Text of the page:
Victory in Conquest: King of the Creepies Review

Lounging languidly on your swaying palanquin, you anticipate the battle ahead. There will be blood, and oil, and ectoplasm, but none of it will be yours. You are merely an owner, taking pleasure and profit from the carnage below. If you play your cards right and build the best team, you may yet watch its survivors triumph in the ring, making you the final and ultimate ruler of these unorthodox servitors: The King of the Creepies.

King of the Creepies is a game of combat, fortune, and betrayal, and not just in the coliseum. You and your fellow players, the owners of these teams of Creepies, will be doing anything it takes to get an edge on one another. Make no mistake, this game is aggressive, and at times cut-throat. That is not everyone’s preferred style of gaming, but King of the Creepies delivers in stride.

The basic focus of the game is combat between the teams. You will assemble your group of Creepies, strange creatures that hail from across space and time, equip them, wager on the outcome of the ensuing battle, and fight over several phases. You gain victory points by winning battles, secret goals that will affect your strategy, rare items, and massive expenditures of resources. Whoever earns 5 victory points first is crowned victorious.

Each player begins the game with a quick reference card and 3 Monies. They then randomly receive from each deck 2 Creepies, 2 Goodies, and 2 Abilities, and a Goal Card. Goodies are either helpful one time items or gear that you can equip to your Creepies to supplement their power. Abilities are special actions that you can grant to Creepies to supplement their options in combat.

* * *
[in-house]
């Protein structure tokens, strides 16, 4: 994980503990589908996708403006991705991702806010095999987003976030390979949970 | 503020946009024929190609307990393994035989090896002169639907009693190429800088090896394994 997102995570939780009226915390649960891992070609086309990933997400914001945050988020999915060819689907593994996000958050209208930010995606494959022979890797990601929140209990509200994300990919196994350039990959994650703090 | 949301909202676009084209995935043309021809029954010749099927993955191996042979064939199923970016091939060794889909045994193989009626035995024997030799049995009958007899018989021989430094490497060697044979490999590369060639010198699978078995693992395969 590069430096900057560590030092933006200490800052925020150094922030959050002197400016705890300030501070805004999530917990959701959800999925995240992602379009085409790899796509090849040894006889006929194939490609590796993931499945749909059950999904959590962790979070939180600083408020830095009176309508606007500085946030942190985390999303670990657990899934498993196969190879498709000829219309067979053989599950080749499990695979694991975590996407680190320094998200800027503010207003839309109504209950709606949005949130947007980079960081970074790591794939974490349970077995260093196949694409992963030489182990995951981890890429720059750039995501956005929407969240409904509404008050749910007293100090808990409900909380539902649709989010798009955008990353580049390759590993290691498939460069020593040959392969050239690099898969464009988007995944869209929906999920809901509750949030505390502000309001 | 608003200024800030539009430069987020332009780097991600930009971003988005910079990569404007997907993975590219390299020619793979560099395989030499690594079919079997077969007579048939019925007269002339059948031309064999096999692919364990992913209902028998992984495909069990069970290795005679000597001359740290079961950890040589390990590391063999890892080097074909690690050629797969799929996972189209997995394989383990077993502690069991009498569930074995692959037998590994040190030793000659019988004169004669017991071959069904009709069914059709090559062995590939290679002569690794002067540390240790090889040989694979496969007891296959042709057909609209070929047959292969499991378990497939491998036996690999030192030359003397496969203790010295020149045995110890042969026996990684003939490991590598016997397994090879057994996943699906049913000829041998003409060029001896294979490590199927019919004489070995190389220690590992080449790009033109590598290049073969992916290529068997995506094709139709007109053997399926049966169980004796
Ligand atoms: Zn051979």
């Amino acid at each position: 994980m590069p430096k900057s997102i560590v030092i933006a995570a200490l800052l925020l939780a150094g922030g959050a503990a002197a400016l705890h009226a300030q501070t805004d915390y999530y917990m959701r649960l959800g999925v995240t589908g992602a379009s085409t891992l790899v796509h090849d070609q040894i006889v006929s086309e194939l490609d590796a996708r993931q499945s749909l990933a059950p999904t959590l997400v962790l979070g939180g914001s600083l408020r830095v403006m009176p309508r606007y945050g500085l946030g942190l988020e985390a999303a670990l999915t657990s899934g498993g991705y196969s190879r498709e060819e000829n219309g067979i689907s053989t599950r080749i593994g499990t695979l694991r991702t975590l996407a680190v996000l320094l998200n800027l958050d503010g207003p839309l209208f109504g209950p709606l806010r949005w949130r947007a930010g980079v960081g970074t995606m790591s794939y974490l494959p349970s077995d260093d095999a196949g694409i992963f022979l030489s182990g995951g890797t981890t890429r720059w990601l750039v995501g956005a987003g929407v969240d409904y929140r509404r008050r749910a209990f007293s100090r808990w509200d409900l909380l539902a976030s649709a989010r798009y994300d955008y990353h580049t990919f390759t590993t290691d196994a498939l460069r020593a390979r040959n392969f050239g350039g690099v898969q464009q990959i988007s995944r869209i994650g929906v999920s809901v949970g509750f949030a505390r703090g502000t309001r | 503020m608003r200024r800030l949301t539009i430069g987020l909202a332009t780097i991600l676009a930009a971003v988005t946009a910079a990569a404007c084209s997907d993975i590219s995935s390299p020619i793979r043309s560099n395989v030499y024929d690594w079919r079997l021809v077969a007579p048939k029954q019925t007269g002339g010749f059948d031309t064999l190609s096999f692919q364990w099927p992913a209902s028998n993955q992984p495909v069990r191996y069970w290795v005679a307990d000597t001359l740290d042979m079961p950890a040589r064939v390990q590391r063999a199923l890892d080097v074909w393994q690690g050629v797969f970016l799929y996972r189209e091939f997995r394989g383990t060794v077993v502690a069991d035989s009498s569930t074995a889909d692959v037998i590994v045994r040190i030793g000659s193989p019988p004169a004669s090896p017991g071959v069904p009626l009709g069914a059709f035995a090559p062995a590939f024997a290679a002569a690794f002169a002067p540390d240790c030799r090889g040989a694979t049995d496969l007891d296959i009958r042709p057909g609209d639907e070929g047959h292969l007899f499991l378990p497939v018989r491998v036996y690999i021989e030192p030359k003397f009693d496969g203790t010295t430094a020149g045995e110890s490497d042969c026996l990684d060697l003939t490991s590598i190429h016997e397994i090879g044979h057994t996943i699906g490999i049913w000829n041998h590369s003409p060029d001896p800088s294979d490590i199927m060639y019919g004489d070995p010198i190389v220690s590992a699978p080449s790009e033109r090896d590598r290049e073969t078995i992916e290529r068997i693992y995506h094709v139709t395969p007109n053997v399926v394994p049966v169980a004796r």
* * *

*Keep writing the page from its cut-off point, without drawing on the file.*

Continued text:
It’s at this time that you first get a taste of the game’s humor, and likely when you find it the funniest. Looking through these cards, you are bombarded with references, wordplay, and clever artistic flourishes. The cartoony art style works well to keep the mood light, which helps with the wacky tone. Some of these jokes won’t hold up very well after the first time, as they are mostly references to other properties. These jokes (such as Floyd, the Pink Wall) are nice nods to other properties, ranging from The Room to It’s Always Sunny in Philadelphia and beyond, are fun but not jokes in and of themselves. Luckily, the wealth of cards make for fun across many games, unless you sit down and read each on your own.

Once everyone has their cards, you move on to the Market Phase. Each player gains one Money for each Creepy they own, and reset Exhausted (used) cards. They may then either draw 2 cards in any combination from the Creepy, Goody, or Ability deck or a single Goal card. After doing so, they may buy 1 card of any type for 2 Monies or discard two cards in hand for 1 Monie.

You are seeing a rare example of a player aid that actually lays out the game well enough to help you play

What follows is the Mischief phase, in which players may play a single Creepy face down and attach one piece of Gear to it. They may then wager up to 5 Monies on themselves on the outcome of the battle. Lost Monies go to the bank and won Monies come from it, so players are not truly betting against one another. This tactic is interesting, and adds fascinating ways to attempt to bluff your opponents. Finally you reveal a Mischief card, which may change the rules for the following battle. Many have no effect, but some change the outcome significantly, such as increasing the resulting victory crystals or instantly recharging exhausted cards.

Finally you enter the Battle phase, in which you reveal your Creepies and let them battle for dominance. Each Creepy has a unique ability, Hit Points, as well as a Speed, Attack, Defense, and Ability stat. The Ability stat determines how many Abilities you may play that battle, while the rest function largely as you would expect. To act in combat, you roll a die and add the Creepy’s relevant stat to the value.